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Return of Sherlock Holmes, The

Entry updated 4 April 2017. Tagged: Film.

Made-for-tv film (1987). CBS Entertainment Productions for CBS-TV. Produced by Nick Gillott. Directed by Kevin Connor. Written by Bob Shayne. Based on characters created by Arthur Conan Doyle. Cast includes Margaret Colin, Barry Morse and Michael Pennington. 100 minutes. Colour.

Modern-day private detective Jane Watson (Colin) must sell the UK estate that belonged to her ancestor Dr Watson. On her final visit, a lawyer gives her an old letter with instructions leading to a hidden basement with a crude Cryonics capsule in which a man is frozen in Suspended Animation. Jane is able to revive the man: Sherlock Holmes himself (Pennington), suffering from bubonic plague after being infected by his late nemesis Professor Moriarty's brother. Watson helped devise the capsule to preserve Holmes until a cure was available (see Sleeper Awakes). Soon cured, Holmes accompanies Jane on her return flight to the US, which makes him airsick.

They are almost immediately involved in investigation of the supposed murder of Carter Morstan (Morse), former FBI agent. Holmes, discovering how famous he has now become, adopts one of his old aliases: Holmes Sigerson. Morstan and three other agents had broken up a massive currency counterfeiting scheme, during which millions of dollars in counterfeit money had vanished; Morstan and his colleagues quit the agency soon afterwards. Now the other three are turning up dead; Holmes suspects a plot involving the agents and counterfeiter Peter Small, with Small is exacting revenge upon his former partners for his betrayal in the currency theft plot. It proves, however, that Small himself is deceased and Morstan is not only alive but responsible for the murders. After Morstan's capture, Holmes and Jane prepare for new cases as Holmes continues to adjust to the twentieth century.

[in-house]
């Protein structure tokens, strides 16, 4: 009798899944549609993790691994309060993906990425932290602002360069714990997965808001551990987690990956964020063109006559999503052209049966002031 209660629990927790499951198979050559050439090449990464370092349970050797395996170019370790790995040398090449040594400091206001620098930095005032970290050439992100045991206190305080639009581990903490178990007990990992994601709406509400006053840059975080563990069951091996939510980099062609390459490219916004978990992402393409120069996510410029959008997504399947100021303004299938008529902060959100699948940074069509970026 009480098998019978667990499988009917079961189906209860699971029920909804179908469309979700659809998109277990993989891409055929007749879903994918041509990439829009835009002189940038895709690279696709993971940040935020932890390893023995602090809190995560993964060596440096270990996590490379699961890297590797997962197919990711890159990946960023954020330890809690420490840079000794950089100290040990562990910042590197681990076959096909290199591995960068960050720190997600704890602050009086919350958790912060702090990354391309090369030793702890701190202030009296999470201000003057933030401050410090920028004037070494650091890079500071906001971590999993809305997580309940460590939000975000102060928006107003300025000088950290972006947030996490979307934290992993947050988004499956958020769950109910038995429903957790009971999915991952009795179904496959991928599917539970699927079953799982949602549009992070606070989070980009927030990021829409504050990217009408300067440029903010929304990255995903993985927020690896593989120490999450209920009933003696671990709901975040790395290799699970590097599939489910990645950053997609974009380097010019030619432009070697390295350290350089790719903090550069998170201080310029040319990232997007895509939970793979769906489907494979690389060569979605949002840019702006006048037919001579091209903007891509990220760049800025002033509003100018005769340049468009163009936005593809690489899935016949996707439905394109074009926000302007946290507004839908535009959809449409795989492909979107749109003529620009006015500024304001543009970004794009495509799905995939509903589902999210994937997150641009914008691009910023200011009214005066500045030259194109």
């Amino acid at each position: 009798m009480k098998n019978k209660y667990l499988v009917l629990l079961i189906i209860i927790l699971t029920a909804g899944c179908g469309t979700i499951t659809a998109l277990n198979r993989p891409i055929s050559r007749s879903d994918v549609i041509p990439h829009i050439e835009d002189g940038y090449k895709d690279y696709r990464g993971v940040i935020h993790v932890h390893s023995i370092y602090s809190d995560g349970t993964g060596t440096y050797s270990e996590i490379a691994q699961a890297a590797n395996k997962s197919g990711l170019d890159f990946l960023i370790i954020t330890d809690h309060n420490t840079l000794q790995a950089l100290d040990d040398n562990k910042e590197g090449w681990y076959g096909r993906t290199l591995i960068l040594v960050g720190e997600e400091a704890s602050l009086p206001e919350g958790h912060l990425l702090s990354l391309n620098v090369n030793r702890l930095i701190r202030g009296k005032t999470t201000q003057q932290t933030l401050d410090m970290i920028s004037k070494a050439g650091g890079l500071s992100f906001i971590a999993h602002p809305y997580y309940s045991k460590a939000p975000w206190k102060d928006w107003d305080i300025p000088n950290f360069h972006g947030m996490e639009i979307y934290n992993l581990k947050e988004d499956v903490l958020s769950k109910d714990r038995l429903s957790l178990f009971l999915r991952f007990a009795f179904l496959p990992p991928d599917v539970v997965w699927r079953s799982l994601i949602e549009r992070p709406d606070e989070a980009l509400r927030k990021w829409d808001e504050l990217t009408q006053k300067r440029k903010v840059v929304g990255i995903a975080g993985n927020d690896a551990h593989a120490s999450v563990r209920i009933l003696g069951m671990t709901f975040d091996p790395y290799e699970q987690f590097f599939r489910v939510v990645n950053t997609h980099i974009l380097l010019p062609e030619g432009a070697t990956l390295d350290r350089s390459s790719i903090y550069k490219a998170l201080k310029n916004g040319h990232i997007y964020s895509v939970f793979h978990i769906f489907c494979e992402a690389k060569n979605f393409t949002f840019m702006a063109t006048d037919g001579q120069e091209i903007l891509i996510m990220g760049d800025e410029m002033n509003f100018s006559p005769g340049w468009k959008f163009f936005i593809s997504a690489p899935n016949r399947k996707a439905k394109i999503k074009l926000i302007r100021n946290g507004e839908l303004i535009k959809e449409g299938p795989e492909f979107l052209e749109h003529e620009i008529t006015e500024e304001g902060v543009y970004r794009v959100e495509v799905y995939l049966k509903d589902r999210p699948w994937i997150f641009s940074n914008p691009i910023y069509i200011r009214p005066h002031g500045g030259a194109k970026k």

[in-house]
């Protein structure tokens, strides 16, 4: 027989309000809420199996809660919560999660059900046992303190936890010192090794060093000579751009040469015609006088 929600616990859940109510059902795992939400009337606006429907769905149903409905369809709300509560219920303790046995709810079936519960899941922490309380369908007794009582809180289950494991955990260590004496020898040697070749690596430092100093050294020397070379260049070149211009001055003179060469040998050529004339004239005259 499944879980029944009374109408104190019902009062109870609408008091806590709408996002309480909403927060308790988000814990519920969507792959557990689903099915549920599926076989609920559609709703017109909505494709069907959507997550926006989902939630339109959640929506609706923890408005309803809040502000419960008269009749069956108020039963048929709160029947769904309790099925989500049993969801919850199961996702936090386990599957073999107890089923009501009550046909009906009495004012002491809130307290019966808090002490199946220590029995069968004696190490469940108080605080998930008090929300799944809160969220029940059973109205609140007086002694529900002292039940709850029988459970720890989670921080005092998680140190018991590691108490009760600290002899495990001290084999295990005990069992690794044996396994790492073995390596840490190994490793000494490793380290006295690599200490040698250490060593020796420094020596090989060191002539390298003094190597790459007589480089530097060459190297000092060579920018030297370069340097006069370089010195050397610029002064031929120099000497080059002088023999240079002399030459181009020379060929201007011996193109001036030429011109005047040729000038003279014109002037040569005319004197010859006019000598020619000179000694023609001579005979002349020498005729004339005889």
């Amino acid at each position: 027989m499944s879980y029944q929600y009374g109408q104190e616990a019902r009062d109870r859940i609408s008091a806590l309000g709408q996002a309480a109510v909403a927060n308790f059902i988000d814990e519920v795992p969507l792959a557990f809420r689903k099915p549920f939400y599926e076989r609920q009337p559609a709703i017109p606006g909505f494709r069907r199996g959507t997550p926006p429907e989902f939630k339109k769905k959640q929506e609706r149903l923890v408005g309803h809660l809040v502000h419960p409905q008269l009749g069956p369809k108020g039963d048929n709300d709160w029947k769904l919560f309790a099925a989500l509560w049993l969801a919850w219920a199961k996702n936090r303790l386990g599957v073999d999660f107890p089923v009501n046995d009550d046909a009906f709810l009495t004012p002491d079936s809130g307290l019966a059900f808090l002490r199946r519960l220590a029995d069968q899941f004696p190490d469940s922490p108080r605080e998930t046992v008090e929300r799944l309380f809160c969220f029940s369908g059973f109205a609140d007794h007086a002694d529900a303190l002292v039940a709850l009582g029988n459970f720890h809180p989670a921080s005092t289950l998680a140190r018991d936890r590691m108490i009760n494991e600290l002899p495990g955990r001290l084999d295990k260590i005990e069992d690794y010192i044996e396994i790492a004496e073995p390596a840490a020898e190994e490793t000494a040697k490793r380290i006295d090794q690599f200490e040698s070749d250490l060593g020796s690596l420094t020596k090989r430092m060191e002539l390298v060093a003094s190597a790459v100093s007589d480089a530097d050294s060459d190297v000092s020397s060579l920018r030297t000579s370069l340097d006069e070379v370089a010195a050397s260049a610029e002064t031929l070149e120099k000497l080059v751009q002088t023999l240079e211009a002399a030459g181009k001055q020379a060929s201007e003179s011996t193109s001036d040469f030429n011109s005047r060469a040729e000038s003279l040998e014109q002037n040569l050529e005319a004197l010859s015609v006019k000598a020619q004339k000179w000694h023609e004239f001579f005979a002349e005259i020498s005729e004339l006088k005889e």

This is one of the better Holmes pastiches, and served as pilot for a Television series which was unfortunately not picked up,. Much of the plot is loosely based on Doyle's The Sign of the Four (1890; vt The Sign of Four). Considerable Humour is derived from Holmes's attempts to adapt to the late twentieth century: his efforts to drive an automobile and his discovery of the modern meaning of "adult bookstore" are two highlights, though he remains the same master detective. [GSt]


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